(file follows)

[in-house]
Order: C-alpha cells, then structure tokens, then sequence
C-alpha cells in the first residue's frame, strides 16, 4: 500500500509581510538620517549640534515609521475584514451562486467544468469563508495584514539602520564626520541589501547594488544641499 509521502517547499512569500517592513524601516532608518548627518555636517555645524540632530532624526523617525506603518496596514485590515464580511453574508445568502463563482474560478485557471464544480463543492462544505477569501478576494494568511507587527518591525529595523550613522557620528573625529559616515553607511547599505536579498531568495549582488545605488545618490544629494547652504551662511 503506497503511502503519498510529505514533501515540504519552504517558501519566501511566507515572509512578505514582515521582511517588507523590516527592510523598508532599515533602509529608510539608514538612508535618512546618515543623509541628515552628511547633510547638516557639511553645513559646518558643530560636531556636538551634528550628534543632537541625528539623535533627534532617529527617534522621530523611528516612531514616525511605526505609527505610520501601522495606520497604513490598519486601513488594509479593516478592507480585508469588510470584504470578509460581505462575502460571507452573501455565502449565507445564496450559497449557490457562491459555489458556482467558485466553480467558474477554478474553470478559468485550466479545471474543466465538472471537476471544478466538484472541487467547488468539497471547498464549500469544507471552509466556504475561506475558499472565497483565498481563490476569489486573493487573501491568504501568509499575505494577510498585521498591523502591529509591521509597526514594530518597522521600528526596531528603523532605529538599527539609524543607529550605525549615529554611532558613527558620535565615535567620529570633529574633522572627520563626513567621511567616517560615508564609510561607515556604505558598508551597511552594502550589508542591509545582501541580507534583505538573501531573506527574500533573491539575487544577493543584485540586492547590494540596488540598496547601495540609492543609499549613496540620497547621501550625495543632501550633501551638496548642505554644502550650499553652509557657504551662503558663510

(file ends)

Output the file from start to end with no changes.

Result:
[in-house]
Order: C-alpha cells, then structure tokens, then sequence
C-alpha cells in the first residue's frame, strides 16, 4: 500500500509581510538620517549640534515609521475584514451562486467544468469563508495584514539602520564626520541589501547594488544641499 509521502517547499512569500517592513524601516532608518548627518555636517555645524540632530532624526523617525506603518496596514485590515464580511453574508445568502463563482474560478485557471464544480463543492462544505477569501478576494494568511507587527518591525529595523550613522557620528573625529559616515553607511547599505536579498531568495549582488545605488545618490544629494547652504551662511 503506497503511502503519498510529505514533501515540504519552504517558501519566501511566507515572509512578505514582515521582511517588507523590516527592510523598508532599515533602509529608510539608514538612508535618512546618515543623509541628515552628511547633510547638516557639511553645513559646518558643530560636531556636538551634528550628534543632537541625528539623535533627534532617529527617534522621530523611528516612531514616525511605526505609527505610520501601522495606520497604513490598519486601513488594509479593516478592507480585508469588510470584504470578509460581505462575502460571507452573501455565502449565507445564496450559497449557490457562491459555489458556482467558485466553480467558474477554478474553470478559468485550466479545471474543466465538472471537476471544478466538484472541487467547488468539497471547498464549500469544507471552509466556504475561506475558499472565497483565498481563490476569489486573493487573501491568504501568509499575505494577510498585521498591523502591529509591521509597526514594530518597522521600528526596531528603523532605529538599527539609524543607529550605525549615529554611532558613527558620535565615535567620529570633529574633522572627520563626513567621511567616517560615508564609510561607515556604505558598508551597511552594502550589508542591509545582501541580507534583505538573501531573506527574500533573491539575487544577493543584485540586492547590494540596488540598496547601495540609492543609499549613496540620497547621501550625495543632501550633501551638496548642505554644502550650499553652509557657504551662503558663510